It hurts me to write this. It really does. My decision to attend Kiss’ “End of the Road” tour on February 2 in Tacoma, Washington, was a mistake.
Kiss is my favorite band, and the previous 10 times I’d seen them (list below), the band (whether it was Gene Simmons, Paul Stanley, Ace Frehley, Peter Criss, Eric Carr, Eric Singer, Bruce Kulick or Tommy Thayer), delivered a very good or great show. I can’t say that about what I witnessed last weekend. This isn’t about the setlist or the lack of two original members. My dissatisfaction stems entirely from Paul Stanley not being able to sing like Paul Stanley. And it was evident right away.
Detroit Rock City. The first song, my favorite song of all-time. This is going to be perfect.
And then it wasn’t.
Instead of “I feel uptight on a Saturday night,” Paul chimes in a half a verse late and he only got out “radio’s the only light” and it was rushed and my jaw dropped in disbelief.
What? How does this happen? According to setlist.fm., Kiss had performed Detroit Rock City 2,021 times prior to taking the stage that night. And on the third show of their final, final tour, Paul botched the opener, and then every other song he sang.
It also took at least three songs for the sound crew to dial in the sound. I’m told the Tacoma Dome isn’t known for acoustics, but “Shout It Out Loud” and “Deuce” sounded like they were performed in a tin can.
I pondered walking out at this point. Seriously. Did I really want my last time seeing my favorite band of all time to be this? I talked myself out of it, mainly because I flew from Boise to Seattle, navigated the bus system to Tacoma and hiked up and down a monster hill from my AirBNB to get to the show.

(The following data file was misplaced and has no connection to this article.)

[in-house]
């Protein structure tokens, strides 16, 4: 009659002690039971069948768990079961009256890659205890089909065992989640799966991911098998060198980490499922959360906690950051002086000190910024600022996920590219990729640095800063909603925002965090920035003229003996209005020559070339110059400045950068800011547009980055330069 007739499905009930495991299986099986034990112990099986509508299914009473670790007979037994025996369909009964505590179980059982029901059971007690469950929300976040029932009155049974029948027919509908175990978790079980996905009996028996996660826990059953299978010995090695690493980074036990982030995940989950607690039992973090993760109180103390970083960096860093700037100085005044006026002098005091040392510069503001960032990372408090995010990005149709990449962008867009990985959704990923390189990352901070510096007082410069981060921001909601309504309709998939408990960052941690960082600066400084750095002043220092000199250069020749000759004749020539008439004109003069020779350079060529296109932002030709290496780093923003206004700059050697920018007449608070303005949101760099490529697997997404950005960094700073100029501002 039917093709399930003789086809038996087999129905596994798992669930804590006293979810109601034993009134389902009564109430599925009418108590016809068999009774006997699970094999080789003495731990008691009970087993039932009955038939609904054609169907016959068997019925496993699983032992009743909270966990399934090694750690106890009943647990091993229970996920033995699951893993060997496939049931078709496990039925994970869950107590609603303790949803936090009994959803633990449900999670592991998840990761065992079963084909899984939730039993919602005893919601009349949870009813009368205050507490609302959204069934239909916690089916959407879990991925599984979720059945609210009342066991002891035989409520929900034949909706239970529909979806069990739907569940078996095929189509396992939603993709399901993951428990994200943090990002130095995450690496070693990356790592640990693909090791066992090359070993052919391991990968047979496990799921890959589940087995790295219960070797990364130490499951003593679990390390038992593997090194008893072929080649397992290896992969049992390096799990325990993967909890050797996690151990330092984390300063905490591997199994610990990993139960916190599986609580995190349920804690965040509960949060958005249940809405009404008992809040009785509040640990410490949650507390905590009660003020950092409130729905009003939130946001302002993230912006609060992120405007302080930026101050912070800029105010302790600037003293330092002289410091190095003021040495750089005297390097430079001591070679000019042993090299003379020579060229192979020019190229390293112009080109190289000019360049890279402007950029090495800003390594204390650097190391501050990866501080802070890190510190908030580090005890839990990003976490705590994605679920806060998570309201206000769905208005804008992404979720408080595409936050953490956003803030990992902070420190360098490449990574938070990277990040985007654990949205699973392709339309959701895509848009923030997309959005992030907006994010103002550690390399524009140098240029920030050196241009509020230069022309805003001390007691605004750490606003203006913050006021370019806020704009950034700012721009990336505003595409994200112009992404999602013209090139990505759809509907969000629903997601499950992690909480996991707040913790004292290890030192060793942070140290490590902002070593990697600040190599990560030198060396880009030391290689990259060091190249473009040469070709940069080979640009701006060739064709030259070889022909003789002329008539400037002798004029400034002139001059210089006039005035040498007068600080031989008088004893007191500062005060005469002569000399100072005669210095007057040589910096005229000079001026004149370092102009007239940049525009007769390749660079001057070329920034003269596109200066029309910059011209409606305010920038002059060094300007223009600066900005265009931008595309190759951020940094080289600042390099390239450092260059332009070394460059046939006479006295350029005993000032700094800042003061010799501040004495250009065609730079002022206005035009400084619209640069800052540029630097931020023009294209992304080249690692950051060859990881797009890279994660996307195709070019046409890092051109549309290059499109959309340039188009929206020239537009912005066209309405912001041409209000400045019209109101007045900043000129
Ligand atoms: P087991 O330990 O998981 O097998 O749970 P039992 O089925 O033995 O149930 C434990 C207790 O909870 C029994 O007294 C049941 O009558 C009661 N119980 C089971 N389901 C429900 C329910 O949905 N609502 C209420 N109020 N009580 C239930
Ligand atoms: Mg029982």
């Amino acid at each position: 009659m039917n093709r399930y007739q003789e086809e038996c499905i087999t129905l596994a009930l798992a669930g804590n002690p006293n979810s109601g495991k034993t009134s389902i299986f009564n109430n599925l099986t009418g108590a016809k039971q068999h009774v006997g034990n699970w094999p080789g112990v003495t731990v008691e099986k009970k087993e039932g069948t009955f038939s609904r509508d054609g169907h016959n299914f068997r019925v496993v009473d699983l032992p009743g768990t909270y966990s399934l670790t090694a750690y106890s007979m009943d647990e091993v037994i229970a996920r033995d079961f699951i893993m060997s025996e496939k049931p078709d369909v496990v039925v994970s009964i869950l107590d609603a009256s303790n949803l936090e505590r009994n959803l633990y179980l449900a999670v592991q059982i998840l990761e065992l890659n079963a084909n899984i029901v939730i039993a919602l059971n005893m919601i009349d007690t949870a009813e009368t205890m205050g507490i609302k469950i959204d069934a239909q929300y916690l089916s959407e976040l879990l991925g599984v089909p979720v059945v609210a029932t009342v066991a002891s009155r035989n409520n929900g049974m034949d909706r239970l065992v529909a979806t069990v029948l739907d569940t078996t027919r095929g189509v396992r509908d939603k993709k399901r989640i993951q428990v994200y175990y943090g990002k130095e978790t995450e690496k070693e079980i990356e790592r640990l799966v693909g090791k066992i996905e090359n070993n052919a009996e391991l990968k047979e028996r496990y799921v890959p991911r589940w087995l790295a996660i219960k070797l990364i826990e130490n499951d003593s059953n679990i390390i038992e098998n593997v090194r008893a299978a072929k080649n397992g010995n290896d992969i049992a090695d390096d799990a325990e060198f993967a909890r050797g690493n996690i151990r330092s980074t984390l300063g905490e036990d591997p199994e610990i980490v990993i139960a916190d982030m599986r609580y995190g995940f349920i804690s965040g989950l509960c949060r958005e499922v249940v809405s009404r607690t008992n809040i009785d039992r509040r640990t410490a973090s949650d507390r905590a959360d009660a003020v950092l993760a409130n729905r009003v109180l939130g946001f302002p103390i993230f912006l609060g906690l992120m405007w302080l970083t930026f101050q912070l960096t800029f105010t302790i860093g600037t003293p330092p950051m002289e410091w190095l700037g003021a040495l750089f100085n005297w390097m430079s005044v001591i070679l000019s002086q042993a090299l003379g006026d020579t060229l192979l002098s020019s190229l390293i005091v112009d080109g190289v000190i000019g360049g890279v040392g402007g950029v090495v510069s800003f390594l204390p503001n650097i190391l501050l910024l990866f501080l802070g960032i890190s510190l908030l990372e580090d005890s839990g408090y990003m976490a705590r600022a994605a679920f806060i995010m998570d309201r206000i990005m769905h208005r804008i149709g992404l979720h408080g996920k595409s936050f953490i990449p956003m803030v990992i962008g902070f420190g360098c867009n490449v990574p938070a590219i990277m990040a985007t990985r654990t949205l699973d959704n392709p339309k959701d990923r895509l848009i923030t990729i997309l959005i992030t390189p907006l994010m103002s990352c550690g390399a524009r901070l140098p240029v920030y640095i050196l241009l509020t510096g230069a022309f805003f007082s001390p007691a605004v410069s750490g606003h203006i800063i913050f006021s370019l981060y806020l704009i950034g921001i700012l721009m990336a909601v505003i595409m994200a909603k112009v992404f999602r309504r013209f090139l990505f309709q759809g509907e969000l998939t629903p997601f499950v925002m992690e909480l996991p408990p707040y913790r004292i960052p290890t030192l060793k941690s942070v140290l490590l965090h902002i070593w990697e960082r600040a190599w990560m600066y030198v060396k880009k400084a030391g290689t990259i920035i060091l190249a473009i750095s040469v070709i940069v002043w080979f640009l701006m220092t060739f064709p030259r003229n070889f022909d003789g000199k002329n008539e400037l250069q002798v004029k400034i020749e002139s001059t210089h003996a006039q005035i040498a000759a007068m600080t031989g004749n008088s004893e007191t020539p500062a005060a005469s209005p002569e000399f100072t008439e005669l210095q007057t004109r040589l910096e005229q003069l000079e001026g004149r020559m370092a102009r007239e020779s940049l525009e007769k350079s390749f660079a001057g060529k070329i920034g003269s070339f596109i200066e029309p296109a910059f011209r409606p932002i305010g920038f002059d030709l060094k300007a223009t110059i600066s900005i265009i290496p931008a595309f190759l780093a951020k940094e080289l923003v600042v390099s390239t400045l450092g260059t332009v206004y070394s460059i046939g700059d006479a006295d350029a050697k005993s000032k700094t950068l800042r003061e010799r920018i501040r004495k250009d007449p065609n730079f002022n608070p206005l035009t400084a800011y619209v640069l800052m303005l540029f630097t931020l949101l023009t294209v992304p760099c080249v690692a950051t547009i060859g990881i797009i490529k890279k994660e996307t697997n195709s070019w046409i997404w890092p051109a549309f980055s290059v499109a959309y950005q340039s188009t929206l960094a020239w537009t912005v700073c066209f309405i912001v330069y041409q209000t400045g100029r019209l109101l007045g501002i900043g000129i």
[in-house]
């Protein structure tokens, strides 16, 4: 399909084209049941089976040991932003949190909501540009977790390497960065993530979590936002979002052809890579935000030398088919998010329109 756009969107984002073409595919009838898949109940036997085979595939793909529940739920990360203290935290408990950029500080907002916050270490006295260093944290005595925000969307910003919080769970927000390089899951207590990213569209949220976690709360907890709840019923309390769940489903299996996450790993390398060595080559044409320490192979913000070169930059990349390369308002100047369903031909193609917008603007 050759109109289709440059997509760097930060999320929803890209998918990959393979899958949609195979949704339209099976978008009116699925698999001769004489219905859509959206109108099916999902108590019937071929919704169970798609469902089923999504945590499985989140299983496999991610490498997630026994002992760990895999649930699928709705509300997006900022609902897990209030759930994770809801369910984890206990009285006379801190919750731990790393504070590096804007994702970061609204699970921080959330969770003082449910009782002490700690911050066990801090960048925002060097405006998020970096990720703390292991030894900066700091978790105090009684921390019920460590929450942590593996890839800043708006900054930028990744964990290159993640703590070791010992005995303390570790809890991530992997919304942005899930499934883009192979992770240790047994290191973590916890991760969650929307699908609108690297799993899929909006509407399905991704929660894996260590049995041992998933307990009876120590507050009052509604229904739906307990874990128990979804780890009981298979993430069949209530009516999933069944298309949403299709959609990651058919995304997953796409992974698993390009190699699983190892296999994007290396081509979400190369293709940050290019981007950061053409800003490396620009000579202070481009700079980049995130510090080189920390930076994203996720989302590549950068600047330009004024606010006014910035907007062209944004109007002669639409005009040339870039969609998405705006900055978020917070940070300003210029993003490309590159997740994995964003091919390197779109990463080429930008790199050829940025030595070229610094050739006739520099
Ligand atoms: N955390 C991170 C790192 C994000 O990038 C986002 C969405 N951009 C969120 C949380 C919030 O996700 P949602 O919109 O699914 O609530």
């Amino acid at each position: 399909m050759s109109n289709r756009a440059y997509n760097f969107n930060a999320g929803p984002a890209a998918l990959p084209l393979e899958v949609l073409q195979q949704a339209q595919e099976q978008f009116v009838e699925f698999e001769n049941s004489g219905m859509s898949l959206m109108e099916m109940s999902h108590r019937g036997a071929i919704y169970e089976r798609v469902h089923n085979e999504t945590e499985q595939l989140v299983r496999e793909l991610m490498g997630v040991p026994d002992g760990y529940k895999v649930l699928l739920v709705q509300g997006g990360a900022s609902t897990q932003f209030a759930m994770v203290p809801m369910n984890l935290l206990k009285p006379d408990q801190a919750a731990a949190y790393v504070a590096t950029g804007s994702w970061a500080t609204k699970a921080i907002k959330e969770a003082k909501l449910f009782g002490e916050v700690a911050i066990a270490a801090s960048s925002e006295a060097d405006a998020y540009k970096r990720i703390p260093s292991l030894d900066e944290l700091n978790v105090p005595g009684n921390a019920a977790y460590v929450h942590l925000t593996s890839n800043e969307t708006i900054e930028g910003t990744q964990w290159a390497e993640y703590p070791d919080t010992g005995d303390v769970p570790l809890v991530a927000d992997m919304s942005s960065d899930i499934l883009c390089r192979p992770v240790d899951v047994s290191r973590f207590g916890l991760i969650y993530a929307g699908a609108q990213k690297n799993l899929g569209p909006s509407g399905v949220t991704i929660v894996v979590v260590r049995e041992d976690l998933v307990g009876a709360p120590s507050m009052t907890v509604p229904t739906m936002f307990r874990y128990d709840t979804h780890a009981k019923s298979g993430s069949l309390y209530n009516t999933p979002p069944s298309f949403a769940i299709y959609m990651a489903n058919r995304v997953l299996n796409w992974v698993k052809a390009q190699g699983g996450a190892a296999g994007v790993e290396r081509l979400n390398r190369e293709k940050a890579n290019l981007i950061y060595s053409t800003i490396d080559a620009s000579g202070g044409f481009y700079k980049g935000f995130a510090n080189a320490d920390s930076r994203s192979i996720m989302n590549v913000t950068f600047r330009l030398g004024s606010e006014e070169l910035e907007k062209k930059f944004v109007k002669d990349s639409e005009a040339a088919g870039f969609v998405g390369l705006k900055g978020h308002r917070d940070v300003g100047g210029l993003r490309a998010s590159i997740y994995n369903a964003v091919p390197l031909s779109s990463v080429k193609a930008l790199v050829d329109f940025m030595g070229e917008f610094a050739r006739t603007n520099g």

I’m glad I stayed as the sound improved, even though Paul did not. Gene sounded fantastic. Eric Singer’s drum solo was pretty good (I’m not a drum solo or any solo fan – I’d rather hear another song or two). Tommy Thayer didn’t wow, but he did his thing but didn’t get to sing an Ace song like he’d done at previous shows I’ve attended.
The stage was cool, the pyro was right. There were no real surprises as for new gimmicks. But then again, when Paul asked how many people were seeing Kiss for the first time, most of the arena went bonkers and told them they were in for a treat.
Had I purchased an $11 beer, I’d have gagged at that point.
“Say Yeah” was next and probably the biggest surprise (unless you looked at the previous night’s setlist like I did). Yes, Kiss played more songs from “Sonic Boom” than it did from “Rock and Roll Over” on its final tour. With a 200-plus song catalog, they were going to miss some of my favorites and I told myself I would accept whatever the band played.
I assumed they would play those songs well. The ones by Paul didn’t hold up, including “Love Gun,” and “Psycho Circus.” I can only hope that Paul was feeling off – maybe a cold or flu – because he sounded much, much better in 2014 and 2016.
And, of course, I have my memories of that first concert back in 1978 or sitting in the third row in 1985. The reunion tour, the 3-D show in LA, and the first farewell tour when Kiss was hitting on all cylinders.
That’s how I am going to try and remember the hottest band in the world, because the end of the road just doesn’t sound as good. - Nick Jezierny
My Kiss Concert History
Jan. 28, 1978 at New Haven (Conn.) Coliseum w/The Rockets
Dec. 21, 1985 at New Haven Coliseum w/Black ‘n Blue
Dec. 19, 1987 at New Haven Coliseum w/Ted Nugent
June 6, 1990 at Ohio Center w/Little Caesar and Slaughter
June 12, 1990 at Cincinnati Gardens w/Little Caesar and Slaughter
July 19, 1996 at Gund Arena w/The Nixons
Oct. 31, 1998 at Dodger Stadium w/Smashing Pumpkins
March 14, 2000 at Pan American Center (Las Cruces, NM) w/Skid Row and Ted Nugent
June 23, 2014 at USANA Amphitheater (Salt Lake City) w/Def Leppard and Kobra & the Lotus
July 7, 2016 at Taco Bell Arena (Boise, Idaho) w/Caleb Johnson
February 2, 2019 at Tacoma Dome (Tacoma, Wash.) no opening act
Click here for 12 more KISS stories on Pencilstorm. Or just google Kiss Pencilstorm.